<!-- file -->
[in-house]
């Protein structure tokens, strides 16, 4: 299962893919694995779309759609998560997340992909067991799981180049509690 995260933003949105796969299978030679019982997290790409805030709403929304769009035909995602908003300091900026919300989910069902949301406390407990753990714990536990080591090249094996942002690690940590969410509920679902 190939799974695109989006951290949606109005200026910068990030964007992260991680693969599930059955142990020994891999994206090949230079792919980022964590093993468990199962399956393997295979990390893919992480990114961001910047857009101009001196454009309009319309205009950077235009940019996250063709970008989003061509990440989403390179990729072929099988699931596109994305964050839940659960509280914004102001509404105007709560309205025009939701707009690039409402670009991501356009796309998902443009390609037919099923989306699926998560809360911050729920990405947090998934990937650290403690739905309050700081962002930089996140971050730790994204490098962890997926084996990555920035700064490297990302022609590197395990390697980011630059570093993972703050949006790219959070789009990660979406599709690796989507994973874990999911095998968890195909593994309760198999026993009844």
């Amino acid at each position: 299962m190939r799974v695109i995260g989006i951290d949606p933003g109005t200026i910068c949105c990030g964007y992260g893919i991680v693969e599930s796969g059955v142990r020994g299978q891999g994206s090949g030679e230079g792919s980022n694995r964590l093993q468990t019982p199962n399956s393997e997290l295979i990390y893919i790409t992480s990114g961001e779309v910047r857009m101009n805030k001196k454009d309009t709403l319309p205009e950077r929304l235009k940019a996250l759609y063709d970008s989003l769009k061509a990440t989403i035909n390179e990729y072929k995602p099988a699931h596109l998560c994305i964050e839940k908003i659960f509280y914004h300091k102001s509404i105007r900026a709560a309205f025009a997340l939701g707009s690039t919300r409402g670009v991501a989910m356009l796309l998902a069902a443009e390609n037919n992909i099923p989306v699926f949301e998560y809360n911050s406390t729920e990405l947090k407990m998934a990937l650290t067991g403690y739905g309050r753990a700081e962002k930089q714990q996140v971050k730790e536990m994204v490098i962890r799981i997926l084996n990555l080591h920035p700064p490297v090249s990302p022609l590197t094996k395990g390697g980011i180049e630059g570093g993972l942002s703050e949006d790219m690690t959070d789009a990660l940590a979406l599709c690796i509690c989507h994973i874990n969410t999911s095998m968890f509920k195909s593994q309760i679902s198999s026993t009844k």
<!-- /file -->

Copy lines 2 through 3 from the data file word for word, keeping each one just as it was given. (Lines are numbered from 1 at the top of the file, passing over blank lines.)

């Protein structure tokens, strides 16, 4: 299962893919694995779309759609998560997340992909067991799981180049509690 995260933003949105796969299978030679019982997290790409805030709403929304769009035909995602908003300091900026919300989910069902949301406390407990753990714990536990080591090249094996942002690690940590969410509920679902 190939799974695109989006951290949606109005200026910068990030964007992260991680693969599930059955142990020994891999994206090949230079792919980022964590093993468990199962399956393997295979990390893919992480990114961001910047857009101009001196454009309009319309205009950077235009940019996250063709970008989003061509990440989403390179990729072929099988699931596109994305964050839940659960509280914004102001509404105007709560309205025009939701707009690039409402670009991501356009796309998902443009390609037919099923989306699926998560809360911050729920990405947090998934990937650290403690739905309050700081962002930089996140971050730790994204490098962890997926084996990555920035700064490297990302022609590197395990390697980011630059570093993972703050949006790219959070789009990660979406599709690796989507994973874990999911095998968890195909593994309760198999026993009844």
């Amino acid at each position: 299962m190939r799974v695109i995260g989006i951290d949606p933003g109005t200026i910068c949105c990030g964007y992260g893919i991680v693969e599930s796969g059955v142990r020994g299978q891999g994206s090949g030679e230079g792919s980022n694995r964590l093993q468990t019982p199962n399956s393997e997290l295979i990390y893919i790409t992480s990114g961001e779309v910047r857009m101009n805030k001196k454009d309009t709403l319309p205009e950077r929304l235009k940019a996250l759609y063709d970008s989003l769009k061509a990440t989403i035909n390179e990729y072929k995602p099988a699931h596109l998560c994305i964050e839940k908003i659960f509280y914004h300091k102001s509404i105007r900026a709560a309205f025009a997340l939701g707009s690039t919300r409402g670009v991501a989910m356009l796309l998902a069902a443009e390609n037919n992909i099923p989306v699926f949301e998560y809360n911050s406390t729920e990405l947090k407990m998934a990937l650290t067991g403690y739905g309050r753990a700081e962002k930089q714990q996140v971050k730790e536990m994204v490098i962890r799981i997926l084996n990555l080591h920035p700064p490297v090249s990302p022609l590197t094996k395990g390697g980011i180049e630059g570093g993972l942002s703050e949006d790219m690690t959070d789009a990660l940590a979406l599709c690796i509690c989507h994973i874990n969410t999911s095998m968890f509920k195909s593994q309760i679902s198999s026993t009844k």